Behaving at the Office

uncivil wars cover

Uncivil Wars
Men, Women, and Office Etiquette in the 90s
Patrick
1994

This is another of the million books published about how to get along at the office and succeed. As women entered the workforce, issues of “new” office etiquette were being discussed. Discussions targeted at both men and women centered on catering to their supposed needs. For example, women being coached to get along with the boys world of work, how to dress, and level up in management. Men were told to not “make a pass” and be polite to the ladies.

Of course, if you are under the age of 40, the discussion of a fax machine as an ideal method of correspondence is going to seem ridiculous. Same with discussions of business dress. There are some generational conversations, interviewing, and networking advice. Very little remains in today’s office culture.  Looking forward, COVID-19  has/will change our office yet again. What will be the new office etiquette in the age of virtual work?

Mary (always wearing sweatpants to virtual meetings)

how to dress

fax and voicemail

interview

hangovers

sexual harassment

11 comments

  1. I feel like the person who wrote this was old-fashioned even in the nineties. Their work attire advice quotes a book from 1923!

  2. For some reason, I feel antipathy toward this book for no reason other than that ampersand on the title page.

    1. It deserves repeating, so I’m going to.

      That ampersand is not only pointless, but ugly. It looks more like it says “e+” instead of &, which makes the title read awkwardly.

      1. The ampersand began as a ligature of the “e” and “t” of “et” (“and” in Latin). Thus the fact that this and many stylized ampersands look like “et” is quite deliberate and proper.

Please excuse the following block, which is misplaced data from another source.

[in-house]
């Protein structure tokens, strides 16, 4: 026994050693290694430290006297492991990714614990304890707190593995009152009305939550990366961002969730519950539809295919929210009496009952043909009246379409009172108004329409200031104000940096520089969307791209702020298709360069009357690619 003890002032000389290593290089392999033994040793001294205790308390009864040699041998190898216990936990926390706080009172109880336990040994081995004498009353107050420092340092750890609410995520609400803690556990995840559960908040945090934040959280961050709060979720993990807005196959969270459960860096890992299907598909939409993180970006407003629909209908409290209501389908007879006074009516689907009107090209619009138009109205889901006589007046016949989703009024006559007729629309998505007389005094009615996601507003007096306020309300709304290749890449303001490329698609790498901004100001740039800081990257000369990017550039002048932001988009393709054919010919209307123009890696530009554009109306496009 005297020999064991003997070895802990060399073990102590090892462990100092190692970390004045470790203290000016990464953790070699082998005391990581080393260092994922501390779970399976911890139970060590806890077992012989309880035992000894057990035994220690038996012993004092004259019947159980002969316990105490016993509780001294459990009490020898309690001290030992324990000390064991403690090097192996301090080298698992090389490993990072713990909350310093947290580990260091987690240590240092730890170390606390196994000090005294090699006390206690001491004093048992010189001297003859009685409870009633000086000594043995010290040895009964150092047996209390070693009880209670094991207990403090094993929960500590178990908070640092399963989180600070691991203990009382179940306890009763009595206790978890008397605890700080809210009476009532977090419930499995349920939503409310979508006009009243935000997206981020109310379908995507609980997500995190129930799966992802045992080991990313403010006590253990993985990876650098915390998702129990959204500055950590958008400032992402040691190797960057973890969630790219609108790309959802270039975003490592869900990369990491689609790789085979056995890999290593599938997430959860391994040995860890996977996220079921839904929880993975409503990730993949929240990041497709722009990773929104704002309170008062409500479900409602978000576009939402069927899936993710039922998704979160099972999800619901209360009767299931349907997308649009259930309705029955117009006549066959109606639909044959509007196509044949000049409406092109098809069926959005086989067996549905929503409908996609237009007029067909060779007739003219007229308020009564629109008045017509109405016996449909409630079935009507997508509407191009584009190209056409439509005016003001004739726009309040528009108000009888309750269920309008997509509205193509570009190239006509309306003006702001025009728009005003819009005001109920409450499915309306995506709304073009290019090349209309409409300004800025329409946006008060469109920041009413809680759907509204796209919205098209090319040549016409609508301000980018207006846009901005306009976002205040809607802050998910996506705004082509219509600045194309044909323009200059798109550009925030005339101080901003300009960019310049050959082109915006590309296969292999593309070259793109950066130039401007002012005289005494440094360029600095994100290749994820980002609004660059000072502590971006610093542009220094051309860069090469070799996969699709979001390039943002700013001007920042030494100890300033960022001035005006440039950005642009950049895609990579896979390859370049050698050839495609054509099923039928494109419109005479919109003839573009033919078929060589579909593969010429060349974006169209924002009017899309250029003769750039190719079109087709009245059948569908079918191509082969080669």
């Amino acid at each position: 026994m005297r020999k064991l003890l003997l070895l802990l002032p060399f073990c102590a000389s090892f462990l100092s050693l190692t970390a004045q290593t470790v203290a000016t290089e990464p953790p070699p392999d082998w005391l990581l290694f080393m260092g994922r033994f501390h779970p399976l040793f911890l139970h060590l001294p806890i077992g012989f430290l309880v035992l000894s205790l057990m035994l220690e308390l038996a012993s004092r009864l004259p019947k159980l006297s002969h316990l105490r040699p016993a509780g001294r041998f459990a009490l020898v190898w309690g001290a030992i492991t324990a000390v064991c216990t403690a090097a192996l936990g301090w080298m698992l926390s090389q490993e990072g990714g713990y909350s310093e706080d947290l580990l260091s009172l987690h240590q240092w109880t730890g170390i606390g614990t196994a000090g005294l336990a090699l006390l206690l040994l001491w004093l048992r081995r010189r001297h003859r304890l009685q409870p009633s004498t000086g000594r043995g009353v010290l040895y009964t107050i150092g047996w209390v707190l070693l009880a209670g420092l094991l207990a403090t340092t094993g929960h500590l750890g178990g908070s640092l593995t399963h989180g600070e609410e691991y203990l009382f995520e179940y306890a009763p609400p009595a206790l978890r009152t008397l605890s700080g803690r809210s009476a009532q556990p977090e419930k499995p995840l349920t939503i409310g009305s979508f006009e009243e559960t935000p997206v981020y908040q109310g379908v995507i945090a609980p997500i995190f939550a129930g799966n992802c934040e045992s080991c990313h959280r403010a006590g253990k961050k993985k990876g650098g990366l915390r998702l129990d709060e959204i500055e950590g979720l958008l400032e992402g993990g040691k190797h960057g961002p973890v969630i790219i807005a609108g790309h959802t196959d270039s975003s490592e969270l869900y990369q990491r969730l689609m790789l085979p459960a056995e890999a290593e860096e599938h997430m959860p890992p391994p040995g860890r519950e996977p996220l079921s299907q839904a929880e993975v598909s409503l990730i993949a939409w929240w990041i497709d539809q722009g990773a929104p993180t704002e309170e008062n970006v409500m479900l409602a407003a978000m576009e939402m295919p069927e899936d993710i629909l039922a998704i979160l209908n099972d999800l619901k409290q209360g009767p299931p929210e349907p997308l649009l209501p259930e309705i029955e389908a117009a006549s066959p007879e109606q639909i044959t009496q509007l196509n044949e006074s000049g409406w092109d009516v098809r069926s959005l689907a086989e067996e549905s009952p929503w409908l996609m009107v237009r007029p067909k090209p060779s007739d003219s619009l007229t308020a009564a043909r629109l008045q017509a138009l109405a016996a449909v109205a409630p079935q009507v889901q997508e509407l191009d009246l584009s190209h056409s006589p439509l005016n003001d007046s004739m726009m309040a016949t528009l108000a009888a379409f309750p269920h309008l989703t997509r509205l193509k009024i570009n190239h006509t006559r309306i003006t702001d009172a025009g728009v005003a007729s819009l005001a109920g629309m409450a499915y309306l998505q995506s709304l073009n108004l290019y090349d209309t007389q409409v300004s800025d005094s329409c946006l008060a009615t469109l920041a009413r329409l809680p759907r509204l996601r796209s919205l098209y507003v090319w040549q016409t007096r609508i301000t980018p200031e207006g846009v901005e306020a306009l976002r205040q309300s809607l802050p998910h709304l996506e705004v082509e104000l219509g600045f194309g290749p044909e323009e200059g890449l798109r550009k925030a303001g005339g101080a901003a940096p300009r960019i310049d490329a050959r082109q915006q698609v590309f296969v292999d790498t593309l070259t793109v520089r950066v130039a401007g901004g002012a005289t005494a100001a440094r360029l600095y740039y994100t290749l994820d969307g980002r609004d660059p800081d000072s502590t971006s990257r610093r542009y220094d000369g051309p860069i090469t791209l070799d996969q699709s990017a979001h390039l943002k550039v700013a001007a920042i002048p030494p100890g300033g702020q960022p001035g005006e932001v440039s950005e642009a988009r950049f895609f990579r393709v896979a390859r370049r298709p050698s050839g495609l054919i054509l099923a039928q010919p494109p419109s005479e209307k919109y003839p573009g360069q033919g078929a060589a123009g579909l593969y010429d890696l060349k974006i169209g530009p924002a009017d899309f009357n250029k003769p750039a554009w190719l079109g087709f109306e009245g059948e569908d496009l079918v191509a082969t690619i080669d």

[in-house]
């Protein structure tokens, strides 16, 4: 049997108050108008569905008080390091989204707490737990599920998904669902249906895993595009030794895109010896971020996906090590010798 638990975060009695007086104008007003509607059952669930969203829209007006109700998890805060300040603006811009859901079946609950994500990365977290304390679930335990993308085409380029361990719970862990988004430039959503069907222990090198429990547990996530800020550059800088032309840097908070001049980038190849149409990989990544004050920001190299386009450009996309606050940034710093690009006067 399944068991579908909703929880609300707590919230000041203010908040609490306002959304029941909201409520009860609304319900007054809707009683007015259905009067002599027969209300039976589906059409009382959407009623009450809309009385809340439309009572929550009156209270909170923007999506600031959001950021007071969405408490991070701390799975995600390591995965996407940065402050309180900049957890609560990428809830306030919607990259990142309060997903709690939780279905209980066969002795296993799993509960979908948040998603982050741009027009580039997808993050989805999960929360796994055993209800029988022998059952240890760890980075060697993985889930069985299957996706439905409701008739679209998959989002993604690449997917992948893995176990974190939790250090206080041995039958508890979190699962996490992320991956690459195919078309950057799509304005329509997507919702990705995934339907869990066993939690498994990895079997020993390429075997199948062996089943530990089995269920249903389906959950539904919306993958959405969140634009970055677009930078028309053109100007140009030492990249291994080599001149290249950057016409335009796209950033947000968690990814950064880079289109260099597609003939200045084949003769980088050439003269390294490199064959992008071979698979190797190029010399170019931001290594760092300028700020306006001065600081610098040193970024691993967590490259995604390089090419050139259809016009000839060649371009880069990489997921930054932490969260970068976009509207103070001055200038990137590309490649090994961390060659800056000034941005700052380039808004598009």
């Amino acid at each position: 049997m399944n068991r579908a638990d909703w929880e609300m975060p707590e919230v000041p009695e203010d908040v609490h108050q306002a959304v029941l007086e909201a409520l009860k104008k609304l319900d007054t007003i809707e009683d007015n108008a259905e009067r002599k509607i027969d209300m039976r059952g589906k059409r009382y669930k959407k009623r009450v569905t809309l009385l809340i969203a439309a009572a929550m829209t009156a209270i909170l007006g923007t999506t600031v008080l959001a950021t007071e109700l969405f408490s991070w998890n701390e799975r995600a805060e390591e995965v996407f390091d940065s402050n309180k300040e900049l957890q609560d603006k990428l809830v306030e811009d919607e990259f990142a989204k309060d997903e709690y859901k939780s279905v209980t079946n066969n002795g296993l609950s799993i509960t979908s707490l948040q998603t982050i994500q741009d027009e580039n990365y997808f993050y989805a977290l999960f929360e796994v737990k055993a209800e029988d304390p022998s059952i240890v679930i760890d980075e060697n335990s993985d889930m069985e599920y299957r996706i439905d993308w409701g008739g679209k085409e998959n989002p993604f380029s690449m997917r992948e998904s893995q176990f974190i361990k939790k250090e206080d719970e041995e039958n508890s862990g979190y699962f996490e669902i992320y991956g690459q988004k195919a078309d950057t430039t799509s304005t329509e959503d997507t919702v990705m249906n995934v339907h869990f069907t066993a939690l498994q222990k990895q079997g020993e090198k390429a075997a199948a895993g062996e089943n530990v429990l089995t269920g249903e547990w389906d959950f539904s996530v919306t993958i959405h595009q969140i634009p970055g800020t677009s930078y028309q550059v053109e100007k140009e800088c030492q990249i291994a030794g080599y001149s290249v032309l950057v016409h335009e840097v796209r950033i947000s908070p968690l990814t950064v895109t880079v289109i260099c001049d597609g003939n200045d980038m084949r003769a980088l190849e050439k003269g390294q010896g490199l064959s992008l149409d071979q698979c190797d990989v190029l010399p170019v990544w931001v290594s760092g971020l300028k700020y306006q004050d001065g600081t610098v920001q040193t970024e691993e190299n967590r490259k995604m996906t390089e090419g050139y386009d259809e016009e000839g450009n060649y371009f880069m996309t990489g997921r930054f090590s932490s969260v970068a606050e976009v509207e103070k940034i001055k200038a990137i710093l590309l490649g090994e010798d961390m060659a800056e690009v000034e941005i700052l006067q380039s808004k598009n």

3. Phone tag via voicemail was often annoying, but I set up entire meetings that way as long as it was 2-3 people.

    I sometimes faxed for business, but a lot of them were for sending jokes before everyone had robust email. Provided it was kept to a minimum and at off-hours, you could do that. I had a 5 year old correspondent who’d send computer fax-to-computer fax jokes and drawings with Mom’s help at this time. Not having kids of my own, it was fun to see badly-drawn Power Rangers.

    This book would have dated quickly once email was a thing (let alone all the messenger apps of today), and nobody in those earlier generations is in an office now, they’re all retired or dead.

    And everyone of every age is in sweatpants to work nowadays if they can. Guess what I’m wearing right now?

  4. Was there such a slew of “Madonna wannabes” in ’90s offices that the author felt she must address them? Also, the idea that “trendy all black” is taboo is so funny to me.

    1. All black is almost always acceptable. Mostly-black for sure.

      Do today’s newly minted office-workers even know who Leno and Letterman are? Or Madonna, for that matter, unless they think she’s just a geriatric version of Lady Gaga?

      I’m ever so grateful to have worked in an office where just being dressed in clothes without holes was fine. One of the guys wore shorts and sandals year-round, and even the boss never wore a tie unless someone important was coming. We did dress up when the money men came by, and also once for a Nobel Prize winner. As for panty hose, right about this time, it became illegal in California to require them.

      Asking for money was completely verboten, although announcing you had a source of Girl Scout cookies was encouraged, purchase not required.

      I bet this book doesn’t have warnings about not eating peanuts in the break room, and other food allergies/preferences, plus nothing on pronouns.

  5. The illustration about nude photos at work struck me as funny. I’m old enough to remember when guys would tack Playboy centerfolds up in their cubicles and no one gave it a second thought.

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